Advanced analysis of the 2010-11-24 local Windows kernel exploit

24/7, 365, party is always on my mind and doing security research too! Ah, my life is just beautiful. Getting up at 11:30 to go to sleep again =) Reading news, emails, doing some security research work, and still not giving a about the federal court investigating against me since more than a year without any result. This time I am writing about the new local kernel exploit which was just published 2 days ago, and attacks XP, Vista and 7, 32-bit as 64-bit. Originally it was published on codeproject and hours later the article was taken down.

Peter Kleissner, Software Development Guru

Copy of the original article
Elevation of privileges under Windows Vista/7 (UAC Bypass) 0day ( entry)

The proof of concept driver

The local Windows kernel exploits a vulnerability in NtGdiEnableEudc(), which can be exploited even from non-elevated rights (as non-administrator). In the "poc.cpp" (from the package) there is an embedded driver which is the "payload":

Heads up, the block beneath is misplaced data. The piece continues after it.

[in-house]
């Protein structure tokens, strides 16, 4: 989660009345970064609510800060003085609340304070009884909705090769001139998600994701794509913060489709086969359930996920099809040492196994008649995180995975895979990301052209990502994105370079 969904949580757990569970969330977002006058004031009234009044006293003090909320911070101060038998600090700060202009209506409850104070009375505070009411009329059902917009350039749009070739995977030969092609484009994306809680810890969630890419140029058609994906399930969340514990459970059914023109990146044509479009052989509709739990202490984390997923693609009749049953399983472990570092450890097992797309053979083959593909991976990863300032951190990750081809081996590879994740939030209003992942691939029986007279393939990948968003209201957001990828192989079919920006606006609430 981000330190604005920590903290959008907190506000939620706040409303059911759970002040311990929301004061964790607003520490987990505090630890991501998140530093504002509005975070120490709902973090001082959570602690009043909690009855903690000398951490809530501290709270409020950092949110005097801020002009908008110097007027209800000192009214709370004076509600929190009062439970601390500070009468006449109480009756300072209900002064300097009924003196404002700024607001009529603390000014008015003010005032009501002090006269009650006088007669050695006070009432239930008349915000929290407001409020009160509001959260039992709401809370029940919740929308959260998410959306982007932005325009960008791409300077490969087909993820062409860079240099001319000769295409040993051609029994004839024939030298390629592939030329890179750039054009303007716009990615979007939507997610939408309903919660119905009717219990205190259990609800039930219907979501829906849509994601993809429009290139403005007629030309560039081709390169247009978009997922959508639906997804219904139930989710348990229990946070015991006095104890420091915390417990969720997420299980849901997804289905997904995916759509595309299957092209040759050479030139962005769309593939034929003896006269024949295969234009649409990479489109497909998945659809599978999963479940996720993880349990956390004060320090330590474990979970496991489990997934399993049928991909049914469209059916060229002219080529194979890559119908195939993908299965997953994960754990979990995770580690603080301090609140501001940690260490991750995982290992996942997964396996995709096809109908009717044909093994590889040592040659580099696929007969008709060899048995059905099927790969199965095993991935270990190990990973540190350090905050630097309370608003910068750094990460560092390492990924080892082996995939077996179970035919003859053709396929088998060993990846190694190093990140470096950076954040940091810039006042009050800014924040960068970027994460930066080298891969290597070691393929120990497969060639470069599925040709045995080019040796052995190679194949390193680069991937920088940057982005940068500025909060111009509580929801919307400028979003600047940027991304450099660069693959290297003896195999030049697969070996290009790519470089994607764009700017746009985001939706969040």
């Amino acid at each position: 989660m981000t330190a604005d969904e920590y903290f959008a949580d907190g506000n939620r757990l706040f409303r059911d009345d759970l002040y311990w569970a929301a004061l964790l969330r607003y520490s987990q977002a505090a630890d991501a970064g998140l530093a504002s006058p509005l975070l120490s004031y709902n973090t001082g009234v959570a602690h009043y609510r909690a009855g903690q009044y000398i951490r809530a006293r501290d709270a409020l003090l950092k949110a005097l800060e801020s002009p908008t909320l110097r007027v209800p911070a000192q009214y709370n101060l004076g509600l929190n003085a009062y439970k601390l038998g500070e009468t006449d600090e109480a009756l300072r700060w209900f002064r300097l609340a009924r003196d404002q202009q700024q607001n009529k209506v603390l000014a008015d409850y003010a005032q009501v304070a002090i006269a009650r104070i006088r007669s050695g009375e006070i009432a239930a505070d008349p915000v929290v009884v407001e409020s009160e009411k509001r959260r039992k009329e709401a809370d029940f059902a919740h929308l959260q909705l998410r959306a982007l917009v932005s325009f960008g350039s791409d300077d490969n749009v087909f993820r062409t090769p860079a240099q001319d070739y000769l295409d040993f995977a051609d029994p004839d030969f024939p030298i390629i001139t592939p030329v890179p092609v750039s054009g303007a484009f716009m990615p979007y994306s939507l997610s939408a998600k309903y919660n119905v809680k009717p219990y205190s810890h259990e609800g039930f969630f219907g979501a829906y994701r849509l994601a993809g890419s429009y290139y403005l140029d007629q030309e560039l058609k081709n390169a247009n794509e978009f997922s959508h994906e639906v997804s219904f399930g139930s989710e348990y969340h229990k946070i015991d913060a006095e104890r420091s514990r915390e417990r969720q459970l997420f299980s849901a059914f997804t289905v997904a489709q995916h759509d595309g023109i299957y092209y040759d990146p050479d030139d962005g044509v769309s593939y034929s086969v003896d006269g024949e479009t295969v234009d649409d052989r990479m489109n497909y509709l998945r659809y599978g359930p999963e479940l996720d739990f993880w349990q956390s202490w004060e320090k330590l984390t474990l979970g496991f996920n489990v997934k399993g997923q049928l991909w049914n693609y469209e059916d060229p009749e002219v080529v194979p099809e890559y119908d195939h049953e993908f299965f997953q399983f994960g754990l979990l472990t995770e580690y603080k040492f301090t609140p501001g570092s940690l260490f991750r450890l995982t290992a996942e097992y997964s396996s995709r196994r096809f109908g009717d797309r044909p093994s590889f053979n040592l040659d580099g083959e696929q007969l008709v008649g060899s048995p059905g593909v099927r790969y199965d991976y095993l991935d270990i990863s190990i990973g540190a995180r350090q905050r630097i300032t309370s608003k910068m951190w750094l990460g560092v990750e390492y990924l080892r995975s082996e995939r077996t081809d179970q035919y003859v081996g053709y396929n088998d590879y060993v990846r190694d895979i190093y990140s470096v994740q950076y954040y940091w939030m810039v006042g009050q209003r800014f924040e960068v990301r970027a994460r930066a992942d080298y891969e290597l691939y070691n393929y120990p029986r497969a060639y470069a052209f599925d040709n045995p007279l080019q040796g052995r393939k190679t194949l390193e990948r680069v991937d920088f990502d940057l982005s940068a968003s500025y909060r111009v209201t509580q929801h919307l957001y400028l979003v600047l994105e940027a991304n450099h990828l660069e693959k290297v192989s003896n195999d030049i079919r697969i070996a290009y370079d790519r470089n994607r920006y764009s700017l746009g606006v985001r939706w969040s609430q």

BYTE DrvBuf[] = {
      0x4D, 0x5A, 0x90, 0x00, 0x03, 0x00, 0x00, 0x00, 0x04, 0x00, 0x00, 0x00, 0xFF, 0xFF, 0x00, 0x00,
      0xB8, 0x00, 0x00, 0x00, 0x00, 0x00, 0x00, 0x00, 0x40, 0x00, 0x00, 0x00, 0x00, 0x00, 0x00, 0x00,
      0x00, 0x00, 0x00, 0x00, 0x00, 0x00, 0x00, 0x00, 0x00, 0x00, 0x00, 0x00, 0x00, 0x00, 0x00, 0x00,

This can be easily extracted from the compiled executable. This poc-driver does nothing more than elevating the rights of a driver of a running cmd.exe process to those of services.exe. In fact the driver code is exactly based on my proof of concept "command line privilege escalation driver" from Black Hat 2009. In the chinese community that code is quite popular, see here and here (look for my last name to reveal who wrote the source).

The code works by getting the current process through IoGetCurrentProces() and going through the list until services.exe is found, and copying the security token there and overwriting the one of cmd.exe (which in fact elevates it). For the different OS versions there will be the correct offset selected for the fields in the _EPROCESS structure (this is IDA pro):